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Uber’s self-driving truck plan relies heavily on humans


In a video released today, the ride-hailing giant laid out plans for how its self-driving trucks might fit into—and shake up—the trucking world.

Logistics, logistics, logistics: Uber’s idea is to coordinate exchanges between short-hauling, human-piloted trucks and long-haul self-driving vehicles at transfer stations around the US. Humans will handle the tighter roads close to cities and leave the interstates to AI-powered big rigs (see “10 Breakthrough Technologies of 2017: Self-Driving Trucks”).

For example: Uber featured two (human) truck drivers in the video. Mark, on his way from Los Angeles in a typical 18-wheeler, meets up in Arizona with Larry, the pilot of a self-driving truck coming from the Midwest. They exchange their trailers, an action Uber says will “require the hands-on work only truckers can do” (a nod to concerns that self-driving trucks will eliminate jobs). Mark then heads back to California, and Larry heads east on a long haul.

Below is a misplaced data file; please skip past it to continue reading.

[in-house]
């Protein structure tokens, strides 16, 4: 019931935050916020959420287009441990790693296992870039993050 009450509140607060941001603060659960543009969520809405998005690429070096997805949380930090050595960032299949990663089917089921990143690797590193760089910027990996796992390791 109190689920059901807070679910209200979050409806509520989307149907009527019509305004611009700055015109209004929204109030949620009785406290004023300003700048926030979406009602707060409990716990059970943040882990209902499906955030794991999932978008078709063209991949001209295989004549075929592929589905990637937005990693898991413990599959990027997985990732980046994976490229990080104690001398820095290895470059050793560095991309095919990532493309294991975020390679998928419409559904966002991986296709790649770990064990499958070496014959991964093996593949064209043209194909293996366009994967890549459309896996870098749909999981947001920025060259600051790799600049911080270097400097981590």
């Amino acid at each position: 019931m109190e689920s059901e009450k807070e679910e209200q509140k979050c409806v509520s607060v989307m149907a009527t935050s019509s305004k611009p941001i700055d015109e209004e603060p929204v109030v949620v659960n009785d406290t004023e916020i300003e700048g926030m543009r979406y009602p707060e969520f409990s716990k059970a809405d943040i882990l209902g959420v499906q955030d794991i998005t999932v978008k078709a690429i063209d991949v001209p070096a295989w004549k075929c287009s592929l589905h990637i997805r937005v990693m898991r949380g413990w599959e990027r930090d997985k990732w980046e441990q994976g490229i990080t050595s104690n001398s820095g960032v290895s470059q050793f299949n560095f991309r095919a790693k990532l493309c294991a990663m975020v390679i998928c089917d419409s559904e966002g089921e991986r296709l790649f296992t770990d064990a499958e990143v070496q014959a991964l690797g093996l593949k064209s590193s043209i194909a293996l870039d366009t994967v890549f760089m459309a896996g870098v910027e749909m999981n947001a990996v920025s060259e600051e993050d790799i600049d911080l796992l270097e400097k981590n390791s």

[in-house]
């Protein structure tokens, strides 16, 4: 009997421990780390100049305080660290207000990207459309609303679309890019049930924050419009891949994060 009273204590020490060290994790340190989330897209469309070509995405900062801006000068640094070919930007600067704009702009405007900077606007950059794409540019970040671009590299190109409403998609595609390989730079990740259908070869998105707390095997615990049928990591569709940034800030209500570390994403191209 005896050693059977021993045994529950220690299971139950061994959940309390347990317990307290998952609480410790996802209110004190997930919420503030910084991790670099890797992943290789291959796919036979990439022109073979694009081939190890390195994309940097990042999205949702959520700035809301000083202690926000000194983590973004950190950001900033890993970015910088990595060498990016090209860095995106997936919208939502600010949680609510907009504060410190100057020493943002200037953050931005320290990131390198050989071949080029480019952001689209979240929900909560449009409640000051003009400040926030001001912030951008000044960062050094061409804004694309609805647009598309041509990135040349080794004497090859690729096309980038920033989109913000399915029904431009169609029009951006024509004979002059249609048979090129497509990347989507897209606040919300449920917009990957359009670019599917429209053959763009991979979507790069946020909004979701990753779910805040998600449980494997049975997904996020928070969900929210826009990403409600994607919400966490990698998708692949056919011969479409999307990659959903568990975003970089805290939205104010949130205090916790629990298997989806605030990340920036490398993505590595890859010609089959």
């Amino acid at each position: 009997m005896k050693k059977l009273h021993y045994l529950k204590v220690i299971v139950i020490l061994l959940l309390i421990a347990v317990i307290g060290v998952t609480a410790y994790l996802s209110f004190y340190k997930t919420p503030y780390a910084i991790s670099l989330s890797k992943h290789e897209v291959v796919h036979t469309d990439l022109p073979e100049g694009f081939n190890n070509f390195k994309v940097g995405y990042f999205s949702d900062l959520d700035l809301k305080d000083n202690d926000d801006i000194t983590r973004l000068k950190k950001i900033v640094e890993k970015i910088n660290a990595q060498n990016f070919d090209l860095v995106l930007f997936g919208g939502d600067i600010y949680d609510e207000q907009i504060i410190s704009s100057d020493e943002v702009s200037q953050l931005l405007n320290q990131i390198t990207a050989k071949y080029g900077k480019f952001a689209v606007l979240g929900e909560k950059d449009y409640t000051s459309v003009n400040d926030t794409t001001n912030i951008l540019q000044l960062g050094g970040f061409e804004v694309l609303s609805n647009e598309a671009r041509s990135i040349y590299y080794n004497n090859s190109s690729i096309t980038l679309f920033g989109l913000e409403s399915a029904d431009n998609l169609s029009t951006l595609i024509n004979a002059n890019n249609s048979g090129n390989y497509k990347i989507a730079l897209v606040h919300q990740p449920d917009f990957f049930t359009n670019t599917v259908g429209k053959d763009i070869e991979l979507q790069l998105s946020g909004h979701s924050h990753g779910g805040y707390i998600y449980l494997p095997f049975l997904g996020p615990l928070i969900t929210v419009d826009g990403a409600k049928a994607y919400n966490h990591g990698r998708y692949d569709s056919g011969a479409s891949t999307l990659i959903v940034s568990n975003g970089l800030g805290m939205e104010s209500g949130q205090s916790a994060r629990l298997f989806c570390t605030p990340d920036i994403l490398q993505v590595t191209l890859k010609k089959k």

Takin’ it to the streets: According to the New York Times, Uber’s self-driving trucks have already been hauling commercial cargo on highways in Arizona for the past few months, hinting that wider application of this plan might not be too far off.

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